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Erica Nol

President's message regarding SFO

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President’s Message

The much anticipated meeting to further discuss the organization of a new Society For Ornithology (SFO) in the Americas is now over. Many of you will have already heard that there is a move to merge all ornithological societies in the Americas, for the purpose of developing efficiencies in publications and providing innovations that will reverse the general decline in memberships seen in the larger societies over the last decade. The SFO meeting was held in a hotel in Dallas, Texas last month. Below we include the press release of that meeting for all interested members of SCO-SOC. There is still much work to do, including having the councils of each participating society determine whether they want to join SFO! Attendance at the meeting did NOT imply that any particular society would necessarily vote to merge with this larger body.

The Dallas meeting was attended by Society Presidents or Vice-Presidents of all major general ornithological societies in North America (including me as your representative), Council members of the American Ornithologists’ Union (which included many of the past-Presidents of the AOU), plus the President of the Neotropical Ornithological Society (representatives from the Waterbird Society and the Raptor Research Foundation were not present). Interestingly, the most contentious topic was how this new society might become more international. It was clear that the small, original organizing committee had not fully developed ways to incorporate the different needs of non-US countries. However, some models were proposed including 1) outright dissolution of national societies (like SCO-SOC), 2) 'chapter' status (e.g., the model used by the Wildlife Society), 3) national status (i.e., the model used by The Nature Conservancy (e.g., SFO: Canada) and 4) affiliate status (e.g., Bird Life International affiliates like Bird Studies Canada). The exact models were not discussed and will be by a new sub-committee of the newly formed organizing committee as the old committee was abolished at the end of the Dallas meeting. There was a clear statement that the new SFO should represent ornithology in the Western Hemisphere, although this may be a long-term goal.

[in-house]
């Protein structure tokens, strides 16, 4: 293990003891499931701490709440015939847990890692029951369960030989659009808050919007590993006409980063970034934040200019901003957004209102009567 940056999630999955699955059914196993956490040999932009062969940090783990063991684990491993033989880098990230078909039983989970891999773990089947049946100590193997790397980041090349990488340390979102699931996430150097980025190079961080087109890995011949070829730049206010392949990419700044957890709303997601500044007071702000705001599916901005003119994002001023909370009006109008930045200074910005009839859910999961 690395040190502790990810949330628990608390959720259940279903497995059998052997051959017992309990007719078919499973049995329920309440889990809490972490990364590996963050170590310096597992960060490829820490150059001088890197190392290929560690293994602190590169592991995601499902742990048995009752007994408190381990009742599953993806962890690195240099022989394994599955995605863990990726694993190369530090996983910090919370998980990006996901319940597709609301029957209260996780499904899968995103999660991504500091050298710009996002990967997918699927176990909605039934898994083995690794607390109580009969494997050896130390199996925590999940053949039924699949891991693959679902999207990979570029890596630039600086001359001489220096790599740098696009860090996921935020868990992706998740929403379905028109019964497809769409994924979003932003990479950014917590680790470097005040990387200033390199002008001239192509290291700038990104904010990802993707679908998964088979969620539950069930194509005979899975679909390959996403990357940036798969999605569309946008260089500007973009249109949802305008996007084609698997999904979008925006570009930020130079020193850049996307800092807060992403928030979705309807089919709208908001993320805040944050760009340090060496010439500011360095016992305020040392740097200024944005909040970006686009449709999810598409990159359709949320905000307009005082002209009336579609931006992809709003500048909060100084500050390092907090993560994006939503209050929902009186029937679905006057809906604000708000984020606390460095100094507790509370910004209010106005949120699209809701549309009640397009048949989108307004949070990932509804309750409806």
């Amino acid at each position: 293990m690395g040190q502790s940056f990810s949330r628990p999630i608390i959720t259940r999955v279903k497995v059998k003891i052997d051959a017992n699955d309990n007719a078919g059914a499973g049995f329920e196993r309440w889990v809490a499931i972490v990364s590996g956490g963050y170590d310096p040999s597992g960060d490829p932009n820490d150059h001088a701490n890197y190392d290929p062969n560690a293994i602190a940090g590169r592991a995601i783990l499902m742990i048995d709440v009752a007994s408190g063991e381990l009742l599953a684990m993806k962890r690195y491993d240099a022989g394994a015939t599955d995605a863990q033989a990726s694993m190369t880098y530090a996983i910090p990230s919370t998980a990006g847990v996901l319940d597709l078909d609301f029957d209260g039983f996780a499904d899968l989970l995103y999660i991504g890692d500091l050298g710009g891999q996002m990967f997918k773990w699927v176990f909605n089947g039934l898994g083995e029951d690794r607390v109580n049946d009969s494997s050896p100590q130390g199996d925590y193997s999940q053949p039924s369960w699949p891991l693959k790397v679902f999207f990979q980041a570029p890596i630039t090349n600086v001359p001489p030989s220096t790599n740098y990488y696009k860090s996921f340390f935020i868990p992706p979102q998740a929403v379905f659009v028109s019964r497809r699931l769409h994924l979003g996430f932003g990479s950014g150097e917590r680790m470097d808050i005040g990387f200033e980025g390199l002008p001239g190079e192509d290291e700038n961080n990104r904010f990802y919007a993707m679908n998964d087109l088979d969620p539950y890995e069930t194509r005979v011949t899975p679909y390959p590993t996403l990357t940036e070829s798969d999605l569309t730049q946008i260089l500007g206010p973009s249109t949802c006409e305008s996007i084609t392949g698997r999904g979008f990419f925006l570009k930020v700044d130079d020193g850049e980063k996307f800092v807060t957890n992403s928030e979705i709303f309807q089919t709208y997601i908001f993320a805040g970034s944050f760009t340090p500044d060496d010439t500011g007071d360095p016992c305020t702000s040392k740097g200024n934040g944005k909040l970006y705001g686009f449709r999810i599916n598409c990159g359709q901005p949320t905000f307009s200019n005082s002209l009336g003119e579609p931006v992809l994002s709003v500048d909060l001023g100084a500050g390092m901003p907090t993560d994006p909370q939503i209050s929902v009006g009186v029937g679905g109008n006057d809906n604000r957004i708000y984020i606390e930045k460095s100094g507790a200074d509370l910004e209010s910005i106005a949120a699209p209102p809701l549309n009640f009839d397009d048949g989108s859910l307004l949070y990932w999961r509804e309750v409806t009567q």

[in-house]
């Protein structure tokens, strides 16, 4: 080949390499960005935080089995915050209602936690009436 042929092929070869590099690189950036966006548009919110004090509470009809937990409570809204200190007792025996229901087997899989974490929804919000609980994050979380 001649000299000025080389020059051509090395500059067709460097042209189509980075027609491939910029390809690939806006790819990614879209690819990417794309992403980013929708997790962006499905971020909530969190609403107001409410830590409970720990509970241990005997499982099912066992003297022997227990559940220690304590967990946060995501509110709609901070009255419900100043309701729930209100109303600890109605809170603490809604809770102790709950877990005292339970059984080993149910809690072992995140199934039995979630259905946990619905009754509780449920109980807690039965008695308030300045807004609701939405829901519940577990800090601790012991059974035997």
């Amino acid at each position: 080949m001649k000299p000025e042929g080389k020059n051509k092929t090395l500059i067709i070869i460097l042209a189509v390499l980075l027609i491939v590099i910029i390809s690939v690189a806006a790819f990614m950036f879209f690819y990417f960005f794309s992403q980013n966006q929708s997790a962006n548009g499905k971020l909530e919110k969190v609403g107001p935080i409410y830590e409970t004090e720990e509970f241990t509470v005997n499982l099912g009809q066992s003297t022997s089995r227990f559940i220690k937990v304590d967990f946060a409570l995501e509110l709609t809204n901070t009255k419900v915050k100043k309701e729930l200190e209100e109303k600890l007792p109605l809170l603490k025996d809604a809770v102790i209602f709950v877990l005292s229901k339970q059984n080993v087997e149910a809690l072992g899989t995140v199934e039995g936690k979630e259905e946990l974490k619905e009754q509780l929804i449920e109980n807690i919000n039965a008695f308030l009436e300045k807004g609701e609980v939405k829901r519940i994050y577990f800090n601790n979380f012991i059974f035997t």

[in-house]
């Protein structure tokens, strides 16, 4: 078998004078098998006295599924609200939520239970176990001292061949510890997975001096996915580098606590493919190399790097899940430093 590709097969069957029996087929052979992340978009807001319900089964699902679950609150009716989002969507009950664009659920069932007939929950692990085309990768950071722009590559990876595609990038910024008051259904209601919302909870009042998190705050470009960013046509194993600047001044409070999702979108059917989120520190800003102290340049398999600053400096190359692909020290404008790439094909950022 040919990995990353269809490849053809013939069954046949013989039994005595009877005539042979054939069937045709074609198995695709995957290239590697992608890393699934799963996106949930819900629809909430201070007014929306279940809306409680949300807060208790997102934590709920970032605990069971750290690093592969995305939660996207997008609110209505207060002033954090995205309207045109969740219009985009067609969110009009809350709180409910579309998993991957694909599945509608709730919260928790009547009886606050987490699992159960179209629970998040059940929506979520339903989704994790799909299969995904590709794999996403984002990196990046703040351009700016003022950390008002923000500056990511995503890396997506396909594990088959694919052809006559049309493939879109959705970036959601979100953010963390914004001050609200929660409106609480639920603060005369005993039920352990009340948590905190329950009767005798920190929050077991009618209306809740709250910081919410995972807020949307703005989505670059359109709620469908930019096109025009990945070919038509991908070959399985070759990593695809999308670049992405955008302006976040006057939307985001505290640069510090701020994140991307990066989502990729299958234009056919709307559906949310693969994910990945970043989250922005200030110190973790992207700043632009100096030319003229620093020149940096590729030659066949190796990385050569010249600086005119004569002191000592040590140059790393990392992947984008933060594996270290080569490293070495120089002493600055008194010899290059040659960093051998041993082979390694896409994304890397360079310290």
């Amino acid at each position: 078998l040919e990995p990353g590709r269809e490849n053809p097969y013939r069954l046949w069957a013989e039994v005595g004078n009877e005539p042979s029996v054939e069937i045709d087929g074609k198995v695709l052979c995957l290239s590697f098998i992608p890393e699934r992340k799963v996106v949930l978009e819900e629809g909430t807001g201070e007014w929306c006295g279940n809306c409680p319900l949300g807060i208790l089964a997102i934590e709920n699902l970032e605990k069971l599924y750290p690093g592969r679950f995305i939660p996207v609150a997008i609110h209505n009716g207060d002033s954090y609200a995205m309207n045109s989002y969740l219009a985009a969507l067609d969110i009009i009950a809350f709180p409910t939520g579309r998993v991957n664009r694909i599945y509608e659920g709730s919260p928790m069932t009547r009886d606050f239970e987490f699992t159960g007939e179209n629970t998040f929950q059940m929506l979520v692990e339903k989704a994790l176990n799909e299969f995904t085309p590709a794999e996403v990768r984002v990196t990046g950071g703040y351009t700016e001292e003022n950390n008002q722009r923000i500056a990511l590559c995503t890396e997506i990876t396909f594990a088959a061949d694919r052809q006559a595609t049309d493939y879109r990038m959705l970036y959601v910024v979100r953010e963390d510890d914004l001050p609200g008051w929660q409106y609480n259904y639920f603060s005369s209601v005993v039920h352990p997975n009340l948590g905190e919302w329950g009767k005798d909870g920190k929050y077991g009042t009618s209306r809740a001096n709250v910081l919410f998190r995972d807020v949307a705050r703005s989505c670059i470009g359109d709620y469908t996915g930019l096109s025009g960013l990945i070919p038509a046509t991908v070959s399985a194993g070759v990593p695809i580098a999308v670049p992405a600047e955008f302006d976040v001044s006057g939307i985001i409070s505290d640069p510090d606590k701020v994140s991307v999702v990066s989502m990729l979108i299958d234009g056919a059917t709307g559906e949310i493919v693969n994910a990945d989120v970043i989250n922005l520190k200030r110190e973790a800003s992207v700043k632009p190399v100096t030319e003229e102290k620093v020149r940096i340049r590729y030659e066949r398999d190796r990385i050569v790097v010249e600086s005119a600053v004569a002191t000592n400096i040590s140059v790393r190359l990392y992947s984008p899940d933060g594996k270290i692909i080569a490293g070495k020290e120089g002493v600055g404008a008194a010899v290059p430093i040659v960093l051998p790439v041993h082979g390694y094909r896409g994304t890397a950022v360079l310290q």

Much of what was proposed was good and further details will emerge by next month in the form of a draft plan. There was discussion about our journal, Avian Conservation and Ecology, filling the shoes of the conservation journal of SFO. There was also a genuine feeling that SFO would be diminished without full participation by Canadians (and not just through their individual memberships in SFO which I assume would happen anyway). Fred Cooke, participating as a past-President of the AOU, was particularly forceful on the need for further thoughts on this topic.


Francais ici:


Message de la présidente

La rencontre tant attendue visant à poursuivre les discussions sur la fondation d'une nouvelle Société ornithologique des Amériques (SFO) est maintenant terminée. Plusieurs d'entre vous ont déjà entendu dire que des discussions sont en jeu afin de fusionner toutes les sociétés ornithologiques des Amériques dans le but d’augmenter l'efficacité dans les publications et d’innover afin d’inverser le déclin général des adhésions observé dans les plus grandes sociétés ornithologiques au cours de la dernière décennie. La réunion a eu lieu dans un hôtel de Dallas, au Texas, le mois dernier. Ci-dessous, nous reproduisons le communiqué de presse de cette réunion pour tous les membres intéressés de la SCO-SOC. Il y a encore beaucoup de travail à faire, y compris la décision du Conseil de chaque société participante de se joindre ou non à la SFO! La participation à la réunion ne signifiait pas que la Société devait nécessairement voter afin de joindre cette Société plus englobante.